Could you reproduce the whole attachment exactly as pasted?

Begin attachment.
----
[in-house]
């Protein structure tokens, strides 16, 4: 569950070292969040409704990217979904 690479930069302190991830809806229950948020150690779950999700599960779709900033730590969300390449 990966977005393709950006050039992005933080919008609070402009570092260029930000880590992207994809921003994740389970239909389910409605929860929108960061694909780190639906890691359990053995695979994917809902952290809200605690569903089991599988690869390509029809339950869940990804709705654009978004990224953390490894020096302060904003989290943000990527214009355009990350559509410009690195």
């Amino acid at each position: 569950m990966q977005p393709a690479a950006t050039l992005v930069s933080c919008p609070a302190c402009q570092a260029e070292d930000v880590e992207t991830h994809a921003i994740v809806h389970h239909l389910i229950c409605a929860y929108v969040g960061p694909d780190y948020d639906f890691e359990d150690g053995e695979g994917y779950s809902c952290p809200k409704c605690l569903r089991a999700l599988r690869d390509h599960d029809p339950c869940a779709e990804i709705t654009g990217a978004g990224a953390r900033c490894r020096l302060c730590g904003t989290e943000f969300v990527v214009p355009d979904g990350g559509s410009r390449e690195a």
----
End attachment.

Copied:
[in-house]
């Protein structure tokens, strides 16, 4: 569950070292969040409704990217979904 690479930069302190991830809806229950948020150690779950999700599960779709900033730590969300390449 990966977005393709950006050039992005933080919008609070402009570092260029930000880590992207994809921003994740389970239909389910409605929860929108960061694909780190639906890691359990053995695979994917809902952290809200605690569903089991599988690869390509029809339950869940990804709705654009978004990224953390490894020096302060904003989290943000990527214009355009990350559509410009690195």
């Amino acid at each position: 569950m990966q977005p393709a690479a950006t050039l992005v930069s933080c919008p609070a302190c402009q570092a260029e070292d930000v880590e992207t991830h994809a921003i994740v809806h389970h239909l389910i229950c409605a929860y929108v969040g960061p694909d780190y948020d639906f890691e359990d150690g053995e695979g994917y779950s809902c952290p809200k409704c605690l569903r089991a999700l599988r690869d390509h599960d029809p339950c869940a779709e990804i709705t654009g990217a978004g990224a953390r900033c490894r020096l302060c730590g904003t989290e943000f969300v990527v214009p355009d979904g990350g559509s410009r390449e690195a």